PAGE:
One of the great strengths of Assembly life is the fact that there is not “one man ministry.” One of the great weaknesses in some places is “any man ministry”. There are men who stand at the pulpit who have no idea as to the purpose of the “exercise”.
There are three fundamental purposes of preaching: to engage the mind, touch the heart, and move the will. To phrase it a different way: a mental, an emotional, and a volitional response.
1. A meeting of the minds
The preacher is to convey truth which is the Word of God. There is a need to do this in such a way as to grab and hold attention. This is not about the preacher’s charisma or charm but about the relevance of the message to the audience. Often the preacher has no idea of what he hopes to accomplish.
We only need to look around the room to see if people are engaging and listening. The mind processes thoughts beyond the spoken word at any given time. We all know our thoughts can wander even while we are listening to someone.
What’s the point?
A message without a point becomes a pointless message. The preacher must grab the audience’s attention by telling them why the message is relevant. The reasons may be an exposition or explanation of a passage, things to consider, life changing, devotional thoughts, practical advice or any number of other reasons.
He then must present the truth of God’s Word in an understandable manner. There must be some structure and movement toward a conclusion. A rambling, hard to follow sermon will leave the audience bored and lost. There are times when I leave a meeting wondering what point the preacher was trying to make.
Consider the time
Time management is important in Western culture where we operate by the clock. There is a need to be conscious of your audience and their ability to understand and absorb the message. I do not preach the same way to children as I do in ministering to adults. I do not preach in prison or at a funeral of an unsaved person as I do at a conference.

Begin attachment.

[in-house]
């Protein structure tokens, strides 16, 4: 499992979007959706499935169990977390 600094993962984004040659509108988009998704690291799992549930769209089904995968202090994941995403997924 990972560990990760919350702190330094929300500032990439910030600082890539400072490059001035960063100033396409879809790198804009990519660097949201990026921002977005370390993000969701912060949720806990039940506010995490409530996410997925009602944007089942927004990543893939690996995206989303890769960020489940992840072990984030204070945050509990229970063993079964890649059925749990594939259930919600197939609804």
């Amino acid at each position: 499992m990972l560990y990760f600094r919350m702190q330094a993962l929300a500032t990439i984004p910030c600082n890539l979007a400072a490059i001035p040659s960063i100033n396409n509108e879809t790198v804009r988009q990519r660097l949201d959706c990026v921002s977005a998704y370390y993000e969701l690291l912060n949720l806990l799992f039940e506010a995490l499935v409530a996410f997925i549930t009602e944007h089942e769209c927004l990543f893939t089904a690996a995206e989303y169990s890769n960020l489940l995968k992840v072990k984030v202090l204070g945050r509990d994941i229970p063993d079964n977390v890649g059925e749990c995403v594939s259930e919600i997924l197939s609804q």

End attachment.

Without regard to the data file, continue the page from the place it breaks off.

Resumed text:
2. The moving of the heart
This is not about the preacher touching the emotions but rather the work of the Holy Spirit. This is the product of prayer and the leading of the Spirit. A preacher may have a story that touches the emotions, but it is the work of the Holy Spirit to put the truth into a life.
There is an intimate connection between absorbing the truth in the mind and it working into the life. There must be understanding for application of the Word to take place.
3. The motivating of the will
This is the ultimate goal of preaching: that the audience do something with the truth they heard. This is the matter of personal exercise. The Holy Spirit does not force this to happen but does move the heart so that a believer knows he/she should respond. God works in, but we must work out in obedience to His will.
The preacher may be part of this process by conveying truth in an understandable manner so that it “may be worked in and then worked out”.
One may preach on John 17:17 from the “Lord’s prayer” that His own would be sanctified by the truth of God’s Word. The preacher explains what this means and declares the power and purpose of the Word. The Holy Spirit brings conviction to the listener about this matter. The believer then obeys and applies this to an area of his/her life or ignores the truth in disobedience.
Another example is the preaching of the gospel. People need to hear or read the Word. Faith comes by hearing. The preacher cannot do the inner work in the heart of a person. The Holy Spirit convicts of sin, righteousness and judgment to come. Then the sinner must respond, either to accept by faith or to reject, it is a matter of the will.
In the past week, three people have talked to me on this topic. All are from different Assemblies and all three related the same thing – they recently heard preachers and came away with no idea or clue of the point of the sermons.